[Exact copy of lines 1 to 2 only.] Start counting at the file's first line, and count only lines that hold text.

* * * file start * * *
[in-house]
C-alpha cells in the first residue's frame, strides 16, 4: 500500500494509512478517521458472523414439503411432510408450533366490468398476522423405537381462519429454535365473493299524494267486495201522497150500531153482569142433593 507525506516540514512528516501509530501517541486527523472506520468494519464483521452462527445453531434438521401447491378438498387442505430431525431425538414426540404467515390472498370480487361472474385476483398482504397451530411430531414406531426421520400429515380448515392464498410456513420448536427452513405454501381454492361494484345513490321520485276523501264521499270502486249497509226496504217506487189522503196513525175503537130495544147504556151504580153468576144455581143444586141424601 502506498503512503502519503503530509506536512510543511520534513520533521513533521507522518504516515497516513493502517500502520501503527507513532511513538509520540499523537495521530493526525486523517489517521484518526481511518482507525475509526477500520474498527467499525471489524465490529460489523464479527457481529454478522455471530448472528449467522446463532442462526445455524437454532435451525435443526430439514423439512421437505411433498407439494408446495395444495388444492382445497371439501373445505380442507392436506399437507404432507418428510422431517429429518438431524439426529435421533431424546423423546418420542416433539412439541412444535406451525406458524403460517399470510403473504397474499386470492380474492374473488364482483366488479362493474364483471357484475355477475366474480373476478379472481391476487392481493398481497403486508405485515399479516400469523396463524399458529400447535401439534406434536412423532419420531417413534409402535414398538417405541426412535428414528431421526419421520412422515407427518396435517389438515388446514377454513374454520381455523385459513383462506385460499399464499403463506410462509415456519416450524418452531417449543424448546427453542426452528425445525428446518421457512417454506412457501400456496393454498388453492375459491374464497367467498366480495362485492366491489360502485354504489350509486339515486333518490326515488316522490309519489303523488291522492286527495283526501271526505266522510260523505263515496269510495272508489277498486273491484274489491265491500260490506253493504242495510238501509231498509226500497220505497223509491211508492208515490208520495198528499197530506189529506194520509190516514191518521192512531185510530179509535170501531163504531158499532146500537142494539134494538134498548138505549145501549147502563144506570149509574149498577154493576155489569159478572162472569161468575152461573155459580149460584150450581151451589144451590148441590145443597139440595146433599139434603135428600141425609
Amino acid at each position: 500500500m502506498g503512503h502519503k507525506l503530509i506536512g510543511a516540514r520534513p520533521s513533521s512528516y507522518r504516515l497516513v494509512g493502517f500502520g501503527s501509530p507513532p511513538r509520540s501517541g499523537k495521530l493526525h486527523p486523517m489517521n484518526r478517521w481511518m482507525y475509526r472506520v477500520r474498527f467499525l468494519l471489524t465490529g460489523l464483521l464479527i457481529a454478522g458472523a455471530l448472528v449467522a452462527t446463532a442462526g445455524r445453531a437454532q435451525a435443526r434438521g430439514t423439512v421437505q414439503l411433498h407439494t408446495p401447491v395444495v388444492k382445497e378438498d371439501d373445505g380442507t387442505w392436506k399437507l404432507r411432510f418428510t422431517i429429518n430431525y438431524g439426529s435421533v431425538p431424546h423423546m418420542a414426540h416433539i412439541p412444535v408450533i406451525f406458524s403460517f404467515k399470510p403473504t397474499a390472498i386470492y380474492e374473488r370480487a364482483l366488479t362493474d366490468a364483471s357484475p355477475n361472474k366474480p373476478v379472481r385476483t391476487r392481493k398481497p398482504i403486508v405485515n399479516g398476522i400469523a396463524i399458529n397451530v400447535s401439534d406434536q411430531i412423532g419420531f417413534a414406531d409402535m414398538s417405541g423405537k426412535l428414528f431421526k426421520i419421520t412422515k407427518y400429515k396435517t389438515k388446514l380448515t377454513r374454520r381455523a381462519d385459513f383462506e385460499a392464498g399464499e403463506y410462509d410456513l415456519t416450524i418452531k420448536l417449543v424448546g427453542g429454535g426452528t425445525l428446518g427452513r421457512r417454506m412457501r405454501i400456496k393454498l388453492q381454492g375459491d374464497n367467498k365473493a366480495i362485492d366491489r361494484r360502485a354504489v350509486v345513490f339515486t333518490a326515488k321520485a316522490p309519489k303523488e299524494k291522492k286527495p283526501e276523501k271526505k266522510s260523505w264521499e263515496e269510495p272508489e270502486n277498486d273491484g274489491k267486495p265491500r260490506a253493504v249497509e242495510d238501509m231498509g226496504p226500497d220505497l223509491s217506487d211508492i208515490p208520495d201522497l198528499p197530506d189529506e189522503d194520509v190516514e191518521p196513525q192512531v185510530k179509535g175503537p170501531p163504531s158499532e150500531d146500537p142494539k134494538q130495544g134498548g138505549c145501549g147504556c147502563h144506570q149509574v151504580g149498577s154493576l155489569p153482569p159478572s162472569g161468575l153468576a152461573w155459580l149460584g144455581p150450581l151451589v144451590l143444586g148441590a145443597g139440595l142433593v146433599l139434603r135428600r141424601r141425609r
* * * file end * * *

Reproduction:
[in-house]
C-alpha cells in the first residue's frame, strides 16, 4: 500500500494509512478517521458472523414439503411432510408450533366490468398476522423405537381462519429454535365473493299524494267486495201522497150500531153482569142433593 507525506516540514512528516501509530501517541486527523472506520468494519464483521452462527445453531434438521401447491378438498387442505430431525431425538414426540404467515390472498370480487361472474385476483398482504397451530411430531414406531426421520400429515380448515392464498410456513420448536427452513405454501381454492361494484345513490321520485276523501264521499270502486249497509226496504217506487189522503196513525175503537130495544147504556151504580153468576144455581143444586141424601 502506498503512503502519503503530509506536512510543511520534513520533521513533521507522518504516515497516513493502517500502520501503527507513532511513538509520540499523537495521530493526525486523517489517521484518526481511518482507525475509526477500520474498527467499525471489524465490529460489523464479527457481529454478522455471530448472528449467522446463532442462526445455524437454532435451525435443526430439514423439512421437505411433498407439494408446495395444495388444492382445497371439501373445505380442507392436506399437507404432507418428510422431517429429518438431524439426529435421533431424546423423546418420542416433539412439541412444535406451525406458524403460517399470510403473504397474499386470492380474492374473488364482483366488479362493474364483471357484475355477475366474480373476478379472481391476487392481493398481497403486508405485515399479516400469523396463524399458529400447535401439534406434536412423532419420531417413534409402535414398538417405541426412535428414528431421526419421520412422515407427518396435517389438515388446514377454513374454520381455523385459513383462506385460499399464499403463506410462509415456519416450524418452531417449543424448546427453542426452528425445525428446518421457512417454506412457501400456496393454498388453492375459491374464497367467498366480495362485492366491489360502485354504489350509486339515486333518490326515488316522490309519489303523488291522492286527495283526501271526505266522510260523505263515496269510495272508489277498486273491484274489491265491500260490506253493504242495510238501509231498509226500497220505497223509491211508492208515490208520495198528499197530506189529506194520509190516514191518521192512531185510530179509535170501531163504531158499532146500537142494539134494538134498548138505549145501549147502563144506570149509574149498577154493576155489569159478572162472569161468575152461573155459580149460584150450581151451589144451590148441590145443597139440595146433599139434603135428600141425609